[svlug] X Sessions

Akkana Peck akkana at shallowsky.com
Sat Nov 15 13:57:43 PST 2014


A few things to add to Rick's very complete explanations:

Scott DuBois writes:
> Ok, so I can execute commands in xterm which leads to being able to
> launch other programs as well i.e. ~$ kate & (launches kate) as X window
> and so on. So far so good, pretty much what I was looking for.
> 
> Had to open htop and filter for :1 to figure out how to kill the X
> session though. Seems /bin/sh is sending it to /etc/X11/xinit/xinitrc

If you've run X in a way that it only runs a single xterm, and no
window manager -- e.g. "startx xterm -- :1", though it sounds like
you may have gotten that xterm another way -- then exiting the xterm
(exit or Ctrl-D) will also exit the X server.

Or, to put it more generally, when you run startx you usually run
one program inside it; and when you exit that program, whatever it
is, X will also exit. Most often, that program running inside X
is a window manager or a desktop session (like gnome-session), but
it can be an xterm or anything else.

> Now, how would I launch an entire KDE interface?

I don't have KDE installed here, but I'd try:
startx startkde -- :1

At least, that used to work, many years ago.

Rick Moen writes:
> I can spot one complication right off the bat:  You're using a distro
> with the systemd init process.  [ ... ]
> I would _guess_ that a systemd-based system would default to starting
> the first X session on /dev/tty1, the second one on /dev/tty2, etc.
> I'm actually pretty sure about that guess, but someone else might be
> able to cross-check.

I'm on Debian sid which does seem to have switched to systemd by
default -- at least, apt shows it as installed and ps aux | grep systemd
shows quite a few processes.

On this system,. Ctrl-Alt-F1 gets me to my main X session (the one
I started from the first text console where I logged in, which
presumably was tty1). Ctrl-Alt-F2 gets me to a new text console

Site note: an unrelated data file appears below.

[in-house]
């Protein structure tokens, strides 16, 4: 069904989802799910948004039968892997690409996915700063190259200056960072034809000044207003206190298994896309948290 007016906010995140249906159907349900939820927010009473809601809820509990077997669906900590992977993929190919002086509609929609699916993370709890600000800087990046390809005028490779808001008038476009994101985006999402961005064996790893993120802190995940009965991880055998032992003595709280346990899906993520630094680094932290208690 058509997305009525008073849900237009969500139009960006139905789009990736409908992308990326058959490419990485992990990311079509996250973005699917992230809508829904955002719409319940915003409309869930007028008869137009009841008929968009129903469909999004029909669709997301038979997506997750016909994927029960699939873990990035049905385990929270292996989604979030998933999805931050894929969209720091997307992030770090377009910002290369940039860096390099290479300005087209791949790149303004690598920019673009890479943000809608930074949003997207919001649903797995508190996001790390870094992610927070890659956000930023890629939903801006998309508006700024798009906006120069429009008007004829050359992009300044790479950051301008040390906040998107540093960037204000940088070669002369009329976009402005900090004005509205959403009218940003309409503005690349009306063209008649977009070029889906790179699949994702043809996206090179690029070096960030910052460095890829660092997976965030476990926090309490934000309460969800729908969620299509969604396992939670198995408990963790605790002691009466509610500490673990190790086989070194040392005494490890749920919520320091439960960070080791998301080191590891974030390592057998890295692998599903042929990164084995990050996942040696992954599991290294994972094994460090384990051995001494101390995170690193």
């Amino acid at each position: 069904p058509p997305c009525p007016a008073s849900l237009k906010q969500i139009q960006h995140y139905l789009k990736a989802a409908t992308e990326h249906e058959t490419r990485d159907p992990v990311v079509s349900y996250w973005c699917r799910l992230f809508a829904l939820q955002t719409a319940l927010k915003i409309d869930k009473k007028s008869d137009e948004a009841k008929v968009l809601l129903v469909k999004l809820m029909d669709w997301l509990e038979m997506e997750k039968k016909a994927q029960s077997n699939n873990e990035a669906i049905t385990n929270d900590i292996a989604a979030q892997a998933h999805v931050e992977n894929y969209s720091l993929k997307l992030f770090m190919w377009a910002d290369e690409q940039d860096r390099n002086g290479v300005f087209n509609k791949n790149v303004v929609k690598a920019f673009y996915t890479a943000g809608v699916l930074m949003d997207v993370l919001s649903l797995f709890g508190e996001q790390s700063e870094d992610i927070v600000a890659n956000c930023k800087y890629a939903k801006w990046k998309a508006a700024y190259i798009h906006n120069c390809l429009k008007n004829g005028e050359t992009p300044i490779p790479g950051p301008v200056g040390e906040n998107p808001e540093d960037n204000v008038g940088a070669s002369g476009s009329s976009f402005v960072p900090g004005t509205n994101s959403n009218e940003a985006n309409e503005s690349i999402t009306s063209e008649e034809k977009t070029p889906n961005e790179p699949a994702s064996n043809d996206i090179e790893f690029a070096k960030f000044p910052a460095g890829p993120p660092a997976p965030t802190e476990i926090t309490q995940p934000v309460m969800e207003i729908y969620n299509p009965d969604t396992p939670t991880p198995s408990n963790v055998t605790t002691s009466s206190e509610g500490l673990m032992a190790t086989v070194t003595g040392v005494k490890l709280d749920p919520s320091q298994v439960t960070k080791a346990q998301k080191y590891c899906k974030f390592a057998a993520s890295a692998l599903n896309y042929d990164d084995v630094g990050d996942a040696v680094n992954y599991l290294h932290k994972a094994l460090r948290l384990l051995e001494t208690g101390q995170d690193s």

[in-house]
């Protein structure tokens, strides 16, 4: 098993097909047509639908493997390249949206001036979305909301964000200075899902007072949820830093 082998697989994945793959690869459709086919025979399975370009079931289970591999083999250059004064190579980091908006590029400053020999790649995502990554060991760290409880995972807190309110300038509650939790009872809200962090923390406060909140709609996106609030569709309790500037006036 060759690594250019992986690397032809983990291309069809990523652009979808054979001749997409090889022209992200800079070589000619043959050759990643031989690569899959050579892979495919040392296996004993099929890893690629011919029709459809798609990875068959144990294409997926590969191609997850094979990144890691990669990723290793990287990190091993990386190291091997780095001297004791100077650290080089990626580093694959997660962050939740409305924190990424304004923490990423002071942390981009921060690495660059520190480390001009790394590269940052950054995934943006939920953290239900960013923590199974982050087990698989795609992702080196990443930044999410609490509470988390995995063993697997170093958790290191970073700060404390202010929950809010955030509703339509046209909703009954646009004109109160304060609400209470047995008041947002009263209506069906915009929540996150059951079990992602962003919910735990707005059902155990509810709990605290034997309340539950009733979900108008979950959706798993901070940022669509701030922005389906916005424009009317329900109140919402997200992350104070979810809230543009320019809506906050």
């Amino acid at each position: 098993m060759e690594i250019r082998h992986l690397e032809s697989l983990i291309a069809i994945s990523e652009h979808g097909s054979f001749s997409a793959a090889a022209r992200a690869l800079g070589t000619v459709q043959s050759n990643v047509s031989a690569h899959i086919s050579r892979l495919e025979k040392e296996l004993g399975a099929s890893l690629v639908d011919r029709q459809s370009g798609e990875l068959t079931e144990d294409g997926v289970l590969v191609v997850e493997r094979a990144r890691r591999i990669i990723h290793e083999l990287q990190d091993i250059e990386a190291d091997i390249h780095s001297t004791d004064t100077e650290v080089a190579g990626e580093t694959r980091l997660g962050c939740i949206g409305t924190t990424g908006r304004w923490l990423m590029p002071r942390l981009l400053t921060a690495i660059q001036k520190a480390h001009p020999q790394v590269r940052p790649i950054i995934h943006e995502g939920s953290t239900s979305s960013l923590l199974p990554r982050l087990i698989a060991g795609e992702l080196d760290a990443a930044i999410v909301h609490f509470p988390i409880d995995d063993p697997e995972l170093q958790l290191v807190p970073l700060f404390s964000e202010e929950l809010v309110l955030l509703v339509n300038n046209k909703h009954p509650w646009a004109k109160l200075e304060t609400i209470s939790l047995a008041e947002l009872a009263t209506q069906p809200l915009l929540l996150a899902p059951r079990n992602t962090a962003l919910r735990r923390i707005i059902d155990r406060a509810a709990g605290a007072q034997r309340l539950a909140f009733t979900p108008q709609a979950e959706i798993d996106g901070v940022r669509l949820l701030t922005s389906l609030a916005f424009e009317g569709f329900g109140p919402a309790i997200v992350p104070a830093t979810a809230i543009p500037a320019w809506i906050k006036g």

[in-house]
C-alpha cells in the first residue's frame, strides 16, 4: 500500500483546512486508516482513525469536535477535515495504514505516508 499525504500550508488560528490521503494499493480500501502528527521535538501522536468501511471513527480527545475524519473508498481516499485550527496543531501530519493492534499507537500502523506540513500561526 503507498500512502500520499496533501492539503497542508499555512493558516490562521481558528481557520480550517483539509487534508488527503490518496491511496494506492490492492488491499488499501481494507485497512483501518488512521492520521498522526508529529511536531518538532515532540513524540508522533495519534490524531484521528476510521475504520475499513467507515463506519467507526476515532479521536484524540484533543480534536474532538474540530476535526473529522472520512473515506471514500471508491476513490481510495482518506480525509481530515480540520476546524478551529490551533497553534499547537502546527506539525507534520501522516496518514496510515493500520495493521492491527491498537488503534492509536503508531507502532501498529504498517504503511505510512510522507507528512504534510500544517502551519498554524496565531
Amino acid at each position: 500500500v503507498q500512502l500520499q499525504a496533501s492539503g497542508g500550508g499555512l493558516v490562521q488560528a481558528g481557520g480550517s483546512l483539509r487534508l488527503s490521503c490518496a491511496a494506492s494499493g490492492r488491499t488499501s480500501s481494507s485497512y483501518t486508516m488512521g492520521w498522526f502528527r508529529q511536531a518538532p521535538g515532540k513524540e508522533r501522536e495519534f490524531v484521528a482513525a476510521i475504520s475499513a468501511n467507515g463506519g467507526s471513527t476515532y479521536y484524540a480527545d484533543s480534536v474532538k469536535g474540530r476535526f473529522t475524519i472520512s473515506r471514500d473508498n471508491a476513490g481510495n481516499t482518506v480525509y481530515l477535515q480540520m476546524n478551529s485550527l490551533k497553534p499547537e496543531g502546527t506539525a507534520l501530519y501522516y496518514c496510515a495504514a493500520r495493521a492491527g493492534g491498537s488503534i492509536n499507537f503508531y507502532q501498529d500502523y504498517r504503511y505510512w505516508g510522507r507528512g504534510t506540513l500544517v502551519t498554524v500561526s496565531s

on /dev/tty2, and if I run startx -- :1 from there, Ctrl-Alt-F2
will get me to that second X session.

Some six or so years ago, long before systemd, when I was using a
second X session regularly, Ctrl-Alt-F1 always took me to the first
text console.  If I was running X, that console would show output
from the running X session (and no prompt, since X was running in
the foreground) and Ctrl-Alt-F7 took me to that X session.

If I wanted to run a second X session on :1, I had to do it from
/dev/tty2 via Ctrl-Alt-F2. No machination I ever found would let me
run an X :1 session from any tty other than tty2, and likewise for
:2 and tty3. I never understood the mechanism that was enforcing that,
but once I figured it out, starting additional X sessions became easy.

> I might, at this dramatic juncture in our narrative, recommend a handy
> little control called the ~/.xinitrc file to you.

I have long used .xinitrc anyway, since I run openbox as my window
manager. But it was particularly helpful when I needed to run a
second X serssion with different window manager settings from my
main desktop. (I needed this because I needed to take a lot of
screenshots for my book, and that was much easier if I used a simple
white background and window borders that looked more like an
ordinary user might expect and less like what I personally use.)

I had an alias:

alias secondx='startx $HOME/.xinitrc.screenshots -- :1'

then .xinitrc.screenshots was a little shell script file that ran
xsetroot -solid white, and then a window manager that was set up
with my screenshot theme.

Back then I had to Ctrl-Alt-F2 and log in to tty2 before I could
run secondx. Today, under systemd, I still have to run it from a
virtual console, but it can be Ctrl-Alt-F2 or Ctrl-Alt-F3 or
whichever, as long as I'm not trying to run it from inside an
existing X session, in which case it complains "X: user not
authorized to run the X server, aborting."

        ...Akkana




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